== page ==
Last night, Halsey played an intimate performance to a hundred or so people before her Spark Arena show. The Spinoff was there.
Last night, to celebrate the opening of S @ Spark Arena – a new bar and performance space in Spark Arena where Spark customers can hang out and have a drink or two before a show – Spark threw an invite-only party. The guest of honour: US pop star Halsey, who treated the audience to an intimate performance before heading out later that evening to play for thousands of hyped fans.
With a keyboardist and a drummer with an electric pad, she played ‘Closer’, the Chainsmokers song that took her from sorta famous to famous-famous (and, apparently, lost her some friends who couldn’t stand hearing her voice everywhere) and ‘Bad at Love’, the second single from her most recent album, Hopeless Fountain Kingdom (a song about “going through a series of break-ups and realising that they were all your fault,” she said). With minimal backing, her voice shone and the people who knew the words sung along in a way that showed how special this was for most of the attendees.
After the songs, she sat with Jacqui Brown for two questions. She’d been sent 10 but rejected eight, not because she thought they were bad, she said, but because she tends to get so tangential that two would be enough to take up all the allotted time.
In answer to a question about her speech at the Women’s March in New York City, Halsey spoke about internalised misogyny and how she knew whatever she wrote would be compared to the other women she spoke with. “I hadn’t even written a damn word and I was already worried I wasn’t going to be good enough,” she said.
Her speech detailed incidents when she had been sexually assaulted or harassed or was in a position where she was supporting another woman who was assaulted. It’s a brutally honest four minutes, full of bravery and detail. “Being a musician, I often feel like there are parts of my life I need to hide,” she said. “And this was not one of them. This was something I needed to talk about.”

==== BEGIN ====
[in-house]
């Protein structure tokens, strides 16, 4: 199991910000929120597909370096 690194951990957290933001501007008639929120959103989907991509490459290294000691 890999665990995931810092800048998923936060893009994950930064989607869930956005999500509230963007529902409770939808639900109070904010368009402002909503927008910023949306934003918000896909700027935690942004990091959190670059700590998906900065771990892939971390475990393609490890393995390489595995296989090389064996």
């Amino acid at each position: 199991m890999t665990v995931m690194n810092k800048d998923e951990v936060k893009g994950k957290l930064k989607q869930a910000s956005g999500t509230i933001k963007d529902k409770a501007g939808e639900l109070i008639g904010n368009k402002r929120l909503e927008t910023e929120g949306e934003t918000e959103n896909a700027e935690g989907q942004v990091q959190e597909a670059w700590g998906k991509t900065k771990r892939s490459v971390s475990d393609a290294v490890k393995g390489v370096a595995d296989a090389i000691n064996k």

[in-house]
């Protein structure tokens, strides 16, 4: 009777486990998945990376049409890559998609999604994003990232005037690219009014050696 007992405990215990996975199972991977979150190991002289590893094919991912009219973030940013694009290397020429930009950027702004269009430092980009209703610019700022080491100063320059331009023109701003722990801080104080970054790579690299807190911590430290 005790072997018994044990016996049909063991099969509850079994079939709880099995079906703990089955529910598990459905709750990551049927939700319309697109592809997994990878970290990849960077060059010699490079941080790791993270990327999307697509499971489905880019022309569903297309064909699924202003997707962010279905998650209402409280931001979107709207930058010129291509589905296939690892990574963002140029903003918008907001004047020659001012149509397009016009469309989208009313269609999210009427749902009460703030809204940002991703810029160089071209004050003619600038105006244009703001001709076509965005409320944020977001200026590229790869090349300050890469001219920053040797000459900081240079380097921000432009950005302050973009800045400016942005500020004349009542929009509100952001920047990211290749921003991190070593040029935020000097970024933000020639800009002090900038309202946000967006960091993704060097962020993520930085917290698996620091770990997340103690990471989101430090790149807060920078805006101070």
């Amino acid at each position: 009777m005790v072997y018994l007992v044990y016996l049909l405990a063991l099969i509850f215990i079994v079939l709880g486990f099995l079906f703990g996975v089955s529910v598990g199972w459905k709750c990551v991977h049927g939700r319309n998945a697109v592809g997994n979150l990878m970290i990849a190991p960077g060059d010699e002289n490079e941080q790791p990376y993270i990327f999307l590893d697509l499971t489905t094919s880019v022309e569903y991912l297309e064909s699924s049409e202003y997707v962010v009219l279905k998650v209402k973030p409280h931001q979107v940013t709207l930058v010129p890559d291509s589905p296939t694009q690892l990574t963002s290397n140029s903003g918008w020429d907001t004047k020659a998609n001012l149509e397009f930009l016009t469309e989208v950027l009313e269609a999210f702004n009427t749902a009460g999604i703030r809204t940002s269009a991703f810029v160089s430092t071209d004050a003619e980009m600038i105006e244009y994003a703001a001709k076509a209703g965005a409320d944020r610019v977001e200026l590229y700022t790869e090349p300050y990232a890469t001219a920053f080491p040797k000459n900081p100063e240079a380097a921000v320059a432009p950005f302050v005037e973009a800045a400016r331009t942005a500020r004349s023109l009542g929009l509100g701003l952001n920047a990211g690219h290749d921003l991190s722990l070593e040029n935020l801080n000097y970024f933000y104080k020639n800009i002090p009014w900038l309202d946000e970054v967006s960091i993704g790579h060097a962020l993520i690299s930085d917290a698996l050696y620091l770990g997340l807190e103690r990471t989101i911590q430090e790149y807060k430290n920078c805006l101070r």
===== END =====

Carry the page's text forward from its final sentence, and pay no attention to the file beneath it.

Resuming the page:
Brown followed with a “fun one” about what we’d see if she had a documentary crew following her around like Gaga or Beiber did. Halsey said she was pretty chill normally, that she liked to spend time alone, was an amazing cook, was into baking and decorating intricate cakes. She was basically amazing at everything – which, when said with her trademark charisma, came across less like a brag and more like a statement of fact.
Brown then passed the mic to a fan who asked a question about a theme in the background of Halsey’s latest album and the corresponding videos. Only the hard-out fans (the “campaign players” Halsey calls them, as opposed to the “battle players” who just like bopping to her songs in the club) understood and, while Halsey did her best to translate and explain, the best we could understand is that it has something to do with the sun and the moon and Romeo & Juliet and how you should choose yourself over whatever you think your destiny is, that nothing’s ‘meant to be’ if it’s not right. Something like that.
And just like that she was up and gone, followed by her four security guards, off to get ready to do what she does best: entertain the hell out of some teenagers.
S @ Spark Arena, designed by New Zealand renowned interior designer Paul Izzard, is there to enhance the concert experience for Spark customers before and after shows, and will occasionally host intimate concerts and product launches.
From today, any Spark customer with a valid concert ticket can register to be on the guest list for S @ Spark Arena. Customers who wish to access the space should go to www.spark.co.nz/music in the weeks before their gig and register their name on the guest list. Successful customers will be notified in the run-up to the gig.
The Spinoff’s music content is brought to you by our friends at Spark. If you’re going to Spark Arena soon, click here to secure a place on the S @ Spark Arena guest list.